I've seen two videos for the new Assassin's Creed, one from the Ubisoft press conference, and the other from the show floor. I was impressed with the opener, and saw a lot of cool things to get me emotionally engaged in the the story, especially if you had played through Assassin's Creed 2, building up your town, and a relationship with your uncle. But the multiplayer demo gave me a "gank quickly" vibe that throws a wrench into the promise of "stalking your prey" in a multiplayer environment, leaving little reason to choose it over a more-visceral shooter. I hope my fears are unwarranted!

Thursday, July 1, 2010

E3'10 Rambles: Golden-Ick

Watching the Goldeneye ad during the Nintendo press conference was absolutely shudder-inducing for someone with experience with focus groups shaping executive decisions. Focus groups aren't un-useful -- there is a lot of good information that can come out of them -- but I think that focus groups like the ones seen in this video hold way too much power over executives and marketers, and seeing a game ad based around a focus test just bolsters this view; as though a bunch of group-think teens getting excited about first-see bragging rights will be as exciting to the world as it was to the marketing team. Ugh.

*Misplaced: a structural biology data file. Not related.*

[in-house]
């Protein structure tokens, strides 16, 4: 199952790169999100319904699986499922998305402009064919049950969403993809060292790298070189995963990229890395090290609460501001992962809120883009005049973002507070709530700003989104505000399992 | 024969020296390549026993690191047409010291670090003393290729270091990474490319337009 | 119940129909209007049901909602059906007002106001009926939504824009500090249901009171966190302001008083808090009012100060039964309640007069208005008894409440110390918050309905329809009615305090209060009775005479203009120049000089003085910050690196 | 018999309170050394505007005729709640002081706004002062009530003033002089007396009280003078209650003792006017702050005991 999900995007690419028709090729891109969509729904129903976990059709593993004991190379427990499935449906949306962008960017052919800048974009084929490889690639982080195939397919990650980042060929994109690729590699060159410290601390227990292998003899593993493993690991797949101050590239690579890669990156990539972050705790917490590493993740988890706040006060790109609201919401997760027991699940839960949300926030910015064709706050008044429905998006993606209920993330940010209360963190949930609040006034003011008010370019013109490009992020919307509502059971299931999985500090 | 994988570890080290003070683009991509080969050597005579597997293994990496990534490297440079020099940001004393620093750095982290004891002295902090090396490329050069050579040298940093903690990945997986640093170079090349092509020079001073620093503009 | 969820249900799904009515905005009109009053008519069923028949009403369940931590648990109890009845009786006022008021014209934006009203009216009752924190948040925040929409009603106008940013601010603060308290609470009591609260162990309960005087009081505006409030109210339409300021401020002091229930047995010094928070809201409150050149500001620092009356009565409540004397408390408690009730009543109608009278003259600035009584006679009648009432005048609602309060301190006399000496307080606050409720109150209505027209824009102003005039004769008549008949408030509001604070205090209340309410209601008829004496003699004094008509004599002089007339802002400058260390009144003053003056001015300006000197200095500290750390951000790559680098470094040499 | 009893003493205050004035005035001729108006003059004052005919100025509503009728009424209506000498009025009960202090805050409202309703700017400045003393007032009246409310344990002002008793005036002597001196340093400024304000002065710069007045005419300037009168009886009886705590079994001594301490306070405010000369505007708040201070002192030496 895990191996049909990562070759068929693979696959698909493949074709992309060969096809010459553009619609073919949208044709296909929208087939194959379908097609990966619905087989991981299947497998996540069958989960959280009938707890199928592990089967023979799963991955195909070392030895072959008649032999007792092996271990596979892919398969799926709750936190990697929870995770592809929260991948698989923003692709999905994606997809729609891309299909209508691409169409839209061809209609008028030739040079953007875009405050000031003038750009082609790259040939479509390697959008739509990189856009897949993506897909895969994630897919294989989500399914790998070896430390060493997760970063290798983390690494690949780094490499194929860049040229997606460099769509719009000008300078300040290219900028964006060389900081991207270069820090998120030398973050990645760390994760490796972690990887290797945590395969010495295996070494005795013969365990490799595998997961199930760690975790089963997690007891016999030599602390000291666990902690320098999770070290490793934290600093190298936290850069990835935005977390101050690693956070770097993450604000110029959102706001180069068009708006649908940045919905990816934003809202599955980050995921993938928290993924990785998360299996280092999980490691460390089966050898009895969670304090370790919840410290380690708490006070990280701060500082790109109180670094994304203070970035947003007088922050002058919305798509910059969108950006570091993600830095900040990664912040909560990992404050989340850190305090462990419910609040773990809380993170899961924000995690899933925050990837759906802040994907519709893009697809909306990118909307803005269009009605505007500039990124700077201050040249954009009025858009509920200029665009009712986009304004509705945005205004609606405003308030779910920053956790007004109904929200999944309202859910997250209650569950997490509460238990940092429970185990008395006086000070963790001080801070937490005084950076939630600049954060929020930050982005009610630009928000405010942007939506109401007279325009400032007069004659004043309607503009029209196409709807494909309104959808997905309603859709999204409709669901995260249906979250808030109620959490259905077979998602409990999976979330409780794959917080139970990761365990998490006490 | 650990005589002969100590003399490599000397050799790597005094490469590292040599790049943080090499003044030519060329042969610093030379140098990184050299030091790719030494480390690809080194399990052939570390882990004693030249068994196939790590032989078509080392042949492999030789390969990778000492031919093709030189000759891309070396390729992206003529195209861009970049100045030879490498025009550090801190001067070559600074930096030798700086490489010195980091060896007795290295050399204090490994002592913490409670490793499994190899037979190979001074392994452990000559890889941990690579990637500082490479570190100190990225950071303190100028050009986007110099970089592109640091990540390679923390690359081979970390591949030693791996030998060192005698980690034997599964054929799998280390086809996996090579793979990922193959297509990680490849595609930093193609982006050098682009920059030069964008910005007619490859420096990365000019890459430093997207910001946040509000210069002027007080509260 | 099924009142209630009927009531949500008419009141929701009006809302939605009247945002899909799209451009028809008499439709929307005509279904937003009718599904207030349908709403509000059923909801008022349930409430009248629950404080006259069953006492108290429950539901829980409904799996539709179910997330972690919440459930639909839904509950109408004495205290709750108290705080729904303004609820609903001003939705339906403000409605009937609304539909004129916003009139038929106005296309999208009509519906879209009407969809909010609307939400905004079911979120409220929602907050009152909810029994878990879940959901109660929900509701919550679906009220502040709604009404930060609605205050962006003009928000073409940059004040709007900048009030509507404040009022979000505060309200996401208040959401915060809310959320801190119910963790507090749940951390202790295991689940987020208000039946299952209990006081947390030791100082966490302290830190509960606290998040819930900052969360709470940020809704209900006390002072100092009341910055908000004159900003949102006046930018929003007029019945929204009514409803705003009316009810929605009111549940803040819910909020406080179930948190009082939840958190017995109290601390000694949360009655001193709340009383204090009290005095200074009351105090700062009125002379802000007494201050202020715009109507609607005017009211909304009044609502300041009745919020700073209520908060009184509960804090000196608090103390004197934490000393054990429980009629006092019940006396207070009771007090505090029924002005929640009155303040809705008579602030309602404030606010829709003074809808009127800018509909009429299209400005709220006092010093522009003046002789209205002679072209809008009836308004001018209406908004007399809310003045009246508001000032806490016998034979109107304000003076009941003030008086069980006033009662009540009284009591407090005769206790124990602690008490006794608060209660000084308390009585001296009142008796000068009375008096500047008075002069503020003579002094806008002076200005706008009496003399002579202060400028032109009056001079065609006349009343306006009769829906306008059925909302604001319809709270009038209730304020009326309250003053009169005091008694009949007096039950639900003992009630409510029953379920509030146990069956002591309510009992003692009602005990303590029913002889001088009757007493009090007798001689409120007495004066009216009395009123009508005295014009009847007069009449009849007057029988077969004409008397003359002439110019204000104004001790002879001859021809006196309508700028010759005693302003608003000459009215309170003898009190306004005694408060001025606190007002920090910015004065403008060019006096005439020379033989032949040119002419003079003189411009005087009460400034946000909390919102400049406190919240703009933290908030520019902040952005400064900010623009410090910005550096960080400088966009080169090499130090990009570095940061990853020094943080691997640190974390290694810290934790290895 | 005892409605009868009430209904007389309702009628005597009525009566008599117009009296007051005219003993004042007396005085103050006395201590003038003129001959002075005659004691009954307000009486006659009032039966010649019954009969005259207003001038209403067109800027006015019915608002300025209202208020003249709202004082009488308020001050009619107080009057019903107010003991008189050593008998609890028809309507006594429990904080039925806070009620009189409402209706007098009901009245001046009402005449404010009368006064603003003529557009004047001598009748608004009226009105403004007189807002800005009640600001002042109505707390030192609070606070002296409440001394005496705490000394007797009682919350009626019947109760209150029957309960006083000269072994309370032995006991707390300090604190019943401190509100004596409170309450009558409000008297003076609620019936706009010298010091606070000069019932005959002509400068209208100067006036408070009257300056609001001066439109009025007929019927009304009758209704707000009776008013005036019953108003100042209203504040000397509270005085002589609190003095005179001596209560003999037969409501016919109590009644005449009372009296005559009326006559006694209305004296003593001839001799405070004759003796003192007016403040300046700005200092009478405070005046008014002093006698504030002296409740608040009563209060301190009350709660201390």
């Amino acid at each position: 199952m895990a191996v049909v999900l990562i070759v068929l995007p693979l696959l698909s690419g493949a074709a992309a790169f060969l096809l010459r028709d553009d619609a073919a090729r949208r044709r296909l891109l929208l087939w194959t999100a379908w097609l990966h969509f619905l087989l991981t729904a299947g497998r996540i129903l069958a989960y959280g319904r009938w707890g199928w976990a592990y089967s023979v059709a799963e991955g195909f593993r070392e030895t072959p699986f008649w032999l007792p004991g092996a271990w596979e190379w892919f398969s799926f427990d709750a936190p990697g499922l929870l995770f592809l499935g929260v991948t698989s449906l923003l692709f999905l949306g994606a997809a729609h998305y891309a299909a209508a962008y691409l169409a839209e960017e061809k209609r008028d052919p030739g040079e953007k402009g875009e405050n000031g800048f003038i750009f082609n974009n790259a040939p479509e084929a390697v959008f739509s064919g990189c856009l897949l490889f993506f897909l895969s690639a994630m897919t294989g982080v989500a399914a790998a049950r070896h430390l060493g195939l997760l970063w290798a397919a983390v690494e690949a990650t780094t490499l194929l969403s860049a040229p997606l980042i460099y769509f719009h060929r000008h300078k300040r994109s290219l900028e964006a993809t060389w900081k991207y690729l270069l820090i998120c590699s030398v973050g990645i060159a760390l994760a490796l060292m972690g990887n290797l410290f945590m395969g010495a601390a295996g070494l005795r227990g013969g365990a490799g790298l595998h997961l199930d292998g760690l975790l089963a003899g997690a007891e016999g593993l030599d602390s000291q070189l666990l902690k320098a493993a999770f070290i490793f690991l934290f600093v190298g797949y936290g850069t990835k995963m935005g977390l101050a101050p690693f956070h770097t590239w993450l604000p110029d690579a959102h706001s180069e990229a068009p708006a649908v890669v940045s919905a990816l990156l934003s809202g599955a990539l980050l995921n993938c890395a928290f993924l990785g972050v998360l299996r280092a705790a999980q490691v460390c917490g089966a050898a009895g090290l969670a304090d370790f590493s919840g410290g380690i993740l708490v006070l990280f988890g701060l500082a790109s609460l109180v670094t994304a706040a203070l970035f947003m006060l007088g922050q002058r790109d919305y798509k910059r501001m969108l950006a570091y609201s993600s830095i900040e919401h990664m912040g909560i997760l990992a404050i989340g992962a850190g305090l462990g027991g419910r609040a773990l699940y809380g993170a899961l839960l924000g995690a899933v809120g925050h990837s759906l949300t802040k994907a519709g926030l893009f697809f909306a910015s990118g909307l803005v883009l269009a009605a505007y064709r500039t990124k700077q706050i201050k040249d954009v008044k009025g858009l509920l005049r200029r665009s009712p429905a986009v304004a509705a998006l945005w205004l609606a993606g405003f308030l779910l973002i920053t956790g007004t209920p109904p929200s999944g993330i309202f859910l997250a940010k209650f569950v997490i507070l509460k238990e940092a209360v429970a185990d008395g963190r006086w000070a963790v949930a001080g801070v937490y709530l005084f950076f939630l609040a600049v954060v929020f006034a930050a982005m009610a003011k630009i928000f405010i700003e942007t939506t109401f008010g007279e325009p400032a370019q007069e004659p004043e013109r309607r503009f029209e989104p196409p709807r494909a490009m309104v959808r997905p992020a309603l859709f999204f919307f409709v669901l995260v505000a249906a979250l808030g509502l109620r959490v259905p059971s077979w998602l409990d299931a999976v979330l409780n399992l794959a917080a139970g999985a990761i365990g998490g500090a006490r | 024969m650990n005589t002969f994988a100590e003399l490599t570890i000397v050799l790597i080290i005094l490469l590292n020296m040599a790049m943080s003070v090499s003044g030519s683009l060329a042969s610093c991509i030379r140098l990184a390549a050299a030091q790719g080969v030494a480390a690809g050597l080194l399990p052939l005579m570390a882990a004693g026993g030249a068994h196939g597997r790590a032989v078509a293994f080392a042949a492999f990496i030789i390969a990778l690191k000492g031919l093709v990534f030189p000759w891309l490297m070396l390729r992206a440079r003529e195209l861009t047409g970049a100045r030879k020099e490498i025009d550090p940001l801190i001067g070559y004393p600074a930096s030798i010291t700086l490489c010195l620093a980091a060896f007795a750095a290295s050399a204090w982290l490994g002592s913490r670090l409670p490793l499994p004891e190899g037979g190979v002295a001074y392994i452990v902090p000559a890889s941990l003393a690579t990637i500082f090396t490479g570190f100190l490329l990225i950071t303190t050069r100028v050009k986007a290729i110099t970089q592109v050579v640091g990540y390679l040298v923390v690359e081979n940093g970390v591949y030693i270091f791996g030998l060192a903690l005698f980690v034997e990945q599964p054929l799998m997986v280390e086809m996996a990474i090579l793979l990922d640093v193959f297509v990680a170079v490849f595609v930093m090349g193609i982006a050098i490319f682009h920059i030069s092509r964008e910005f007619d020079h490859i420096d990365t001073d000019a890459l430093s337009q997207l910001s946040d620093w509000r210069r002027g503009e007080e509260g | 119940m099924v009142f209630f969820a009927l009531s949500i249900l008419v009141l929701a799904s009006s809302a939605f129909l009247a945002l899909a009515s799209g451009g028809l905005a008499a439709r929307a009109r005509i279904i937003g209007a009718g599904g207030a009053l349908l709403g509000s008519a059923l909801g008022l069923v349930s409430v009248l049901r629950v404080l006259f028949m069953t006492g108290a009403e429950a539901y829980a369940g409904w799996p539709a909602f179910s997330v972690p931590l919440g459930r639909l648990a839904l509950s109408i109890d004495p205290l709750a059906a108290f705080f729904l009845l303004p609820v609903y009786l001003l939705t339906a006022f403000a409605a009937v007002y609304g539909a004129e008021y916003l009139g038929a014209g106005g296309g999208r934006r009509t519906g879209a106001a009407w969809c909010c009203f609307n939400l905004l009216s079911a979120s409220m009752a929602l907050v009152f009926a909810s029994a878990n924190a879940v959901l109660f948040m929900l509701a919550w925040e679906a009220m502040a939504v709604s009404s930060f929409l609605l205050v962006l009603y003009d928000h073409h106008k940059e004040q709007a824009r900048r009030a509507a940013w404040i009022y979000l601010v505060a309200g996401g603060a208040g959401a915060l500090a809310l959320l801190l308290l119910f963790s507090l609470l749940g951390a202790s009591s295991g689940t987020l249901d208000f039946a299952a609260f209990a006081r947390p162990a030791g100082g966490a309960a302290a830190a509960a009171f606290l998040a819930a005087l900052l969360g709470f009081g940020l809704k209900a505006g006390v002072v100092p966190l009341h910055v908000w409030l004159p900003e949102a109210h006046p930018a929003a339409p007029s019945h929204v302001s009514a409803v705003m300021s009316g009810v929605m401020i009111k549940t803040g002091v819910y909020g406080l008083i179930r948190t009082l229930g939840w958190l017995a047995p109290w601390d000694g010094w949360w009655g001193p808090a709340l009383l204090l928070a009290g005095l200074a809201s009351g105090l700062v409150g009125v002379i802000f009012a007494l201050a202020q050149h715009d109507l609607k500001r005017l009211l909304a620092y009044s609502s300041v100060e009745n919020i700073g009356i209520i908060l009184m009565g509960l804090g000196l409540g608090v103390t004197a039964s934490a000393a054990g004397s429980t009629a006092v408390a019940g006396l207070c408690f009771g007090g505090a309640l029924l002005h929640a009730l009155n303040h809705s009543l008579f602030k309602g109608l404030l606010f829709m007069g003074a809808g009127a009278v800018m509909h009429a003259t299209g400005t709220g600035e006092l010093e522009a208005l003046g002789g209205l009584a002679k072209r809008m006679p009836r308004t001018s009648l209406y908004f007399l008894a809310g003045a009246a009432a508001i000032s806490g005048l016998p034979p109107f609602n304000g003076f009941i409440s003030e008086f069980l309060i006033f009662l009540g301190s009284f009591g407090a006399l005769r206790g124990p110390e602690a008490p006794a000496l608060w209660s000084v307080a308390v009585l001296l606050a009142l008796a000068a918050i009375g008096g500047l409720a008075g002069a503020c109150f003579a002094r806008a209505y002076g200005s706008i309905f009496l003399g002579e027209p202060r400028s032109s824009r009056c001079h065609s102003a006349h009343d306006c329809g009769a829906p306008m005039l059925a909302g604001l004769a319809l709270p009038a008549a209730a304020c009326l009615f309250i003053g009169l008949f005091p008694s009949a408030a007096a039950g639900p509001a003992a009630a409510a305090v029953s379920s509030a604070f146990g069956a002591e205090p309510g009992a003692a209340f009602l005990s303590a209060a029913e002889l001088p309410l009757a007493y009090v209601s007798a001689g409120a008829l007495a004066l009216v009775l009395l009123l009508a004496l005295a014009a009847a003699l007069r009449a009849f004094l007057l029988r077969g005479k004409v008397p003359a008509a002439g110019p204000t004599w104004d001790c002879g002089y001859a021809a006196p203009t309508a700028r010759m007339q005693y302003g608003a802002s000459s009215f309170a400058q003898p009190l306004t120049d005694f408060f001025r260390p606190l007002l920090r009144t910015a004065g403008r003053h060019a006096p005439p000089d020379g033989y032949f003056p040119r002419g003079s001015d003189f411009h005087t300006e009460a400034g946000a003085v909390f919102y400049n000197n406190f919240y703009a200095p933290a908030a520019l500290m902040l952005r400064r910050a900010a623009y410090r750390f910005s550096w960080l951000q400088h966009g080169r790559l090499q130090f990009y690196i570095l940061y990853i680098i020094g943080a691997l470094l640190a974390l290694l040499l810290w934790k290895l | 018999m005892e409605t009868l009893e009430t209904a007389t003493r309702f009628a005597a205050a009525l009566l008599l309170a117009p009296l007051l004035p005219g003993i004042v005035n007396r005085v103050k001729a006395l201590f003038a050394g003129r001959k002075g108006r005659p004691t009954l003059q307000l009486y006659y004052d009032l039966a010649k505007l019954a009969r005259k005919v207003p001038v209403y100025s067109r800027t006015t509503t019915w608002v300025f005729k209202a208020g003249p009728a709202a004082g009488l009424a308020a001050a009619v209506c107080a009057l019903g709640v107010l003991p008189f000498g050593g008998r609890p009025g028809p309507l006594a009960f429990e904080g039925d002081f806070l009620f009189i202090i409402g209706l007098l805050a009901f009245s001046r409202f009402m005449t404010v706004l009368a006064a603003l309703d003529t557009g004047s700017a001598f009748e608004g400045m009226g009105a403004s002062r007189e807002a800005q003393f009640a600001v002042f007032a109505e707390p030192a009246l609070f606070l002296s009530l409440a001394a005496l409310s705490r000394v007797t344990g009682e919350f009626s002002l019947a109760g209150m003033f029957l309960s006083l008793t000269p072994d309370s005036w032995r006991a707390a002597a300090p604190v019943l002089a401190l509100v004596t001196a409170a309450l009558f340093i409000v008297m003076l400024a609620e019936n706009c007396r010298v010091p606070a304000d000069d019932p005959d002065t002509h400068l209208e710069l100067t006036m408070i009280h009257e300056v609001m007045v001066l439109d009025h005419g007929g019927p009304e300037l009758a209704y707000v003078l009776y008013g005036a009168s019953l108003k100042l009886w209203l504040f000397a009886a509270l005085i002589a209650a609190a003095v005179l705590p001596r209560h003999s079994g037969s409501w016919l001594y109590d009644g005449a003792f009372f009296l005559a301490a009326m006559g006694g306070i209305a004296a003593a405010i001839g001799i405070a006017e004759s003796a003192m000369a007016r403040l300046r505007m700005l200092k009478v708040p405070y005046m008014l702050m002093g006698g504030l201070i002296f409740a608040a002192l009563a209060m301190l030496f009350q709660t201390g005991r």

But this video is a handy example of how flawed focus testing is. Notice the open room, with a group of kids within clear view of each other, talking to a focus test moderator about what each individual thinks. Silly. The first reasonable-sounding answer is almost always echoed around the room, each kid in fear of sticking out, clearly influencing each others' opinions. A kid that dares stick out usually endures ribbing and gets much more quiet, despite the moderator's best intentions. The opinions of the loud kid going "yeah-ha-ha" flavors every other kid in there.

The sad thing is that marketing knows the data is flawed, but the point is less whether the data is accurate than it is, in the eyes of those higher on the totem pole, considered "data." When a marketing team's jobs are on the line for a game's success or failure and the only way to keep your job on failure is to have a nice trail of CYA data points that justify each decision, then they understandably weight decisions based on said data, flawed or not.

So yes, a development team can gather useful information from focus groups, but it won't necessarily match the raw data gathered influenced by group-think. Too often, a development team will have its arm twisted to follow raw data before useful information, because the former will keep the higher-ups employed. Developers aren't always right, but the problems with this approach seem rather obvious to me, so forgive me this pent up rant.